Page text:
Stephen and Coxe, JJ.
1. The only question we have to consider in this appeal is, whether the accused ought to be acquitted under Section 84 of the Indian Penal Code.
2. There is no doubt that he cut his wife's throat in a brutal way without any rational motive, that he was captured at once, and made no attempt to escape or resist arrest.
3. There is no doubt that his mind was at the time unsound. He apparently had definite delusions as to dangers that threatened his wife; his disease affected his intercourse with his neighbours, and his cultivation of his crops, in both of which he showed a failure of his reasoning powers. His climbing a tree in search of his pillow indicates a state of mind resembling that generally described as idiocy. In view of the uncertainty that always exists as to how far a diseased state of mind extends, and in view of the difficulty, that is never absent from cases like this, of obtaining any trustworthy evidence, we find that the facts on the record prove that the unsoundness of his mind prevented his knowing the nature of his act, and that it was wrong.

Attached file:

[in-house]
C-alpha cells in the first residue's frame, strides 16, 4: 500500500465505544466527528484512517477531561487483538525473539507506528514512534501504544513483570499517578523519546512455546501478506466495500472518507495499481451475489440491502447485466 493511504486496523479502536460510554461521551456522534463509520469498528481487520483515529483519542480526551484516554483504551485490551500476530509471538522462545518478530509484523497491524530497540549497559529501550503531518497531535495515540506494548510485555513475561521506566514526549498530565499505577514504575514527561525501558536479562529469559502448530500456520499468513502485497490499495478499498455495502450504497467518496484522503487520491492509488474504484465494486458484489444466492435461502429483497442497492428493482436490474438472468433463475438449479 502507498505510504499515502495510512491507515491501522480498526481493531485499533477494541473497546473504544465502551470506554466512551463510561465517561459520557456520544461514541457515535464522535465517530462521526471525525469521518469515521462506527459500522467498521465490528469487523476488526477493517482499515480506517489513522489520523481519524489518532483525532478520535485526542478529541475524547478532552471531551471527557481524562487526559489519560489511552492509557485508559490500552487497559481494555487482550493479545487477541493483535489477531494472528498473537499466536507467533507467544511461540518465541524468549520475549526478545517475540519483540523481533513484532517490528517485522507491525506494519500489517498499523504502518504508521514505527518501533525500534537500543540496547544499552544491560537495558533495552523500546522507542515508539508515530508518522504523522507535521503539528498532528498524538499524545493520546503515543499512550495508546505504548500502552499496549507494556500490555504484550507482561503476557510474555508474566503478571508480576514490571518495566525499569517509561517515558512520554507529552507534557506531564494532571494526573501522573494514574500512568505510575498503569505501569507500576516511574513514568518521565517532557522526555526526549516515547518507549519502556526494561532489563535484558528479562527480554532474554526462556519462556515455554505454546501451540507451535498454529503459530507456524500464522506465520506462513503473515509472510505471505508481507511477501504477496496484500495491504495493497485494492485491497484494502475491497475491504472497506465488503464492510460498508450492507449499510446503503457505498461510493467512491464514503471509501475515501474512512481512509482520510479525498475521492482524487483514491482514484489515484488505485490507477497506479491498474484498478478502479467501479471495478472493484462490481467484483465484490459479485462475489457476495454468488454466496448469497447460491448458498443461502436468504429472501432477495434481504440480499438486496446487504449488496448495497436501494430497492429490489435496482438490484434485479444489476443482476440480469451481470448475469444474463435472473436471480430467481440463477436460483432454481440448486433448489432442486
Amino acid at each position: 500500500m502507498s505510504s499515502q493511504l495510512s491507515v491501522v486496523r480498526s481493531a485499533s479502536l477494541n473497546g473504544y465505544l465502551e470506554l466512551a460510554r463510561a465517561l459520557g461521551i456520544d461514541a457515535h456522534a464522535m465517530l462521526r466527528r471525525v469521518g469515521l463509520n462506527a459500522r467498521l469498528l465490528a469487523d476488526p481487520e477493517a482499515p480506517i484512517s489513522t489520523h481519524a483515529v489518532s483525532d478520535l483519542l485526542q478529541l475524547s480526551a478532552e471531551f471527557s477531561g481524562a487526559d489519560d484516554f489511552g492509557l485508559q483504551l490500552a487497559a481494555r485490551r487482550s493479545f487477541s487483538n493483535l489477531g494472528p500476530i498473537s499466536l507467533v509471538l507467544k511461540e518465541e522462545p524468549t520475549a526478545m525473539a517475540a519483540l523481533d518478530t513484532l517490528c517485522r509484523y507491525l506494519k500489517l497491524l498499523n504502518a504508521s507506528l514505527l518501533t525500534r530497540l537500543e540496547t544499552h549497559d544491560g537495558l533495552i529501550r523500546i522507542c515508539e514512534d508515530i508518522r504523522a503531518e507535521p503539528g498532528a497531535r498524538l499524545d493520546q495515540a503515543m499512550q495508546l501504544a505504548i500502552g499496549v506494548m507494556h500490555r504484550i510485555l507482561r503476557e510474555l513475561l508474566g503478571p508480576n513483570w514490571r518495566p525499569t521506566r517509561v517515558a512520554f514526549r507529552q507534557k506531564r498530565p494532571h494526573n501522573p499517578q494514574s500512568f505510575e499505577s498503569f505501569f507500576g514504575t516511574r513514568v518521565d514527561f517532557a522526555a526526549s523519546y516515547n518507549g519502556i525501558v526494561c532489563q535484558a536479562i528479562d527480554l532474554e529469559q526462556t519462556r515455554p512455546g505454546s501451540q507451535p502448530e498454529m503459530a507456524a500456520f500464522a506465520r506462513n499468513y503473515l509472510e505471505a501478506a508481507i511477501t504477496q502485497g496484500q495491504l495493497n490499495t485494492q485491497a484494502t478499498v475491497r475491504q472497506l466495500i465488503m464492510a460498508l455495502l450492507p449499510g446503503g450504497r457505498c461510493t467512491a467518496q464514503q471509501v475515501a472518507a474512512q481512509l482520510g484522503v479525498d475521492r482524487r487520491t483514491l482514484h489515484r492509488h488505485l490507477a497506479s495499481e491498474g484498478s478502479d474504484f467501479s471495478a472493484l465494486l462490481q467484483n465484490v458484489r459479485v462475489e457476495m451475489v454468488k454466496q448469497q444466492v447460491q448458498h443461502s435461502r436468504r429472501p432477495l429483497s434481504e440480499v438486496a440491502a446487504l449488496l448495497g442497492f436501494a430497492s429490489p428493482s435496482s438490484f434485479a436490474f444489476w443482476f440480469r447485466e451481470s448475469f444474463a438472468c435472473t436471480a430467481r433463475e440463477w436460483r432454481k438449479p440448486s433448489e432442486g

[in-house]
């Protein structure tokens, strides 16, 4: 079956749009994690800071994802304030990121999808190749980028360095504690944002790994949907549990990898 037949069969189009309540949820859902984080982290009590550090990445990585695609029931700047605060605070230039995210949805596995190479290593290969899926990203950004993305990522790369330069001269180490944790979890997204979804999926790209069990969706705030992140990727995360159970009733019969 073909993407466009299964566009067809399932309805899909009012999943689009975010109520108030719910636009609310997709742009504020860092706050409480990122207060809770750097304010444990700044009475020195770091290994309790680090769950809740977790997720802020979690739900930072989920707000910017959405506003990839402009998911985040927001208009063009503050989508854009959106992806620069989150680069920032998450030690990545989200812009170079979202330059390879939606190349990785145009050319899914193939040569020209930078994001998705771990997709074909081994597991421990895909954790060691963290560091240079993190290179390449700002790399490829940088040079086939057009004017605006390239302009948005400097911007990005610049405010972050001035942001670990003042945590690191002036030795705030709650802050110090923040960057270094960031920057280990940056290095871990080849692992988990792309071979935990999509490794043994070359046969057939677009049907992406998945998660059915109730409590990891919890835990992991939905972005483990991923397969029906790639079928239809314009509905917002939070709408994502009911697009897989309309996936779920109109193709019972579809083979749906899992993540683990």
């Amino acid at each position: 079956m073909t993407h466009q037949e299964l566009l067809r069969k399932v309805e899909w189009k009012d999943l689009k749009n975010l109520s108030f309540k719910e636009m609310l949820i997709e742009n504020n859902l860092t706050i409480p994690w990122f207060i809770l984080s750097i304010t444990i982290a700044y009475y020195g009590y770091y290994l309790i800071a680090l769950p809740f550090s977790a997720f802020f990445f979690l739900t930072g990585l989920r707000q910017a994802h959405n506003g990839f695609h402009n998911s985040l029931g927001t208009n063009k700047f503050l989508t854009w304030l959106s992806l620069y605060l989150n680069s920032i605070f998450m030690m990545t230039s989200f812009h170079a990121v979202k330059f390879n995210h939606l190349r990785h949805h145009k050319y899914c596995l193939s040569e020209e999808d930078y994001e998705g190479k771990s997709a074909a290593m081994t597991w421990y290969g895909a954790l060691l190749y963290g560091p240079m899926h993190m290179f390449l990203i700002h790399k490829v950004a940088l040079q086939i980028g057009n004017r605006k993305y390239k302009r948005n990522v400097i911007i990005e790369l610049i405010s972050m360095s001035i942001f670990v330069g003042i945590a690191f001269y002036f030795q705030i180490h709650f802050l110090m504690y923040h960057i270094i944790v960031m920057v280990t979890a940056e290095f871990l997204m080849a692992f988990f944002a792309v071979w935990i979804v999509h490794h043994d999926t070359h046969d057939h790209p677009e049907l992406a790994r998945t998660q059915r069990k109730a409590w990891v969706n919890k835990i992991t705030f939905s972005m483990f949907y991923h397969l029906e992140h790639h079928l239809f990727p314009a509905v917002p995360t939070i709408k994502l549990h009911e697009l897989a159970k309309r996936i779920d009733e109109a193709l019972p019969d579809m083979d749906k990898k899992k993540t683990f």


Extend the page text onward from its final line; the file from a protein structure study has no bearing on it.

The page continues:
4. We therefore acquit the accused, and order that he shall be kept in safe custody as the Sessions Judge shall direct, and the case to be reported to the Local Government.